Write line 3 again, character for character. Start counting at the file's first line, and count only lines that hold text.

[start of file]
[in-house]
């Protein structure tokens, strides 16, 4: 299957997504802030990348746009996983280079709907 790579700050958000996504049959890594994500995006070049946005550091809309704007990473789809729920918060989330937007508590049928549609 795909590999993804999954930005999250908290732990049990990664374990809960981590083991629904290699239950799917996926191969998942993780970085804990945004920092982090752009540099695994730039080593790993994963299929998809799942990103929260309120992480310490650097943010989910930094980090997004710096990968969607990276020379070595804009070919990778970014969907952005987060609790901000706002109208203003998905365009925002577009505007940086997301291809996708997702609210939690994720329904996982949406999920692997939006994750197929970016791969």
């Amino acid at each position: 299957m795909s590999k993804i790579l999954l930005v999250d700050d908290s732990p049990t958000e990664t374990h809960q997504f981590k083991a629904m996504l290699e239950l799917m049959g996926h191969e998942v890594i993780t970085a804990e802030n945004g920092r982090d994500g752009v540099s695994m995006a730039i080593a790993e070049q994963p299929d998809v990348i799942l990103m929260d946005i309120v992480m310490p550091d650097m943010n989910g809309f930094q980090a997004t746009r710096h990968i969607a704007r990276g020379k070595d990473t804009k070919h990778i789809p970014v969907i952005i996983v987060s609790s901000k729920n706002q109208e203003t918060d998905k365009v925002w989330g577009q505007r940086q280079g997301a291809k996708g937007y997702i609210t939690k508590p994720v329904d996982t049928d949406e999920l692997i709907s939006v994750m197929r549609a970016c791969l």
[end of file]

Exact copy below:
């Amino acid at each position: 299957m795909s590999k993804i790579l999954l930005v999250d700050d908290s732990p049990t958000e990664t374990h809960q997504f981590k083991a629904m996504l290699e239950l799917m049959g996926h191969e998942v890594i993780t970085a804990e802030n945004g920092r982090d994500g752009v540099s695994m995006a730039i080593a790993e070049q994963p299929d998809v990348i799942l990103m929260d946005i309120v992480m310490p550091d650097m943010n989910g809309f930094q980090a997004t746009r710096h990968i969607a704007r990276g020379k070595d990473t804009k070919h990778i789809p970014v969907i952005i996983v987060s609790s901000k729920n706002q109208e203003t918060d998905k365009v925002w989330g577009q505007r940086q280079g997301a291809k996708g937007y997702i609210t939690k508590p994720v329904d996982t049928d949406e999920l692997i709907s939006v994750m197929r549609a970016c791969l």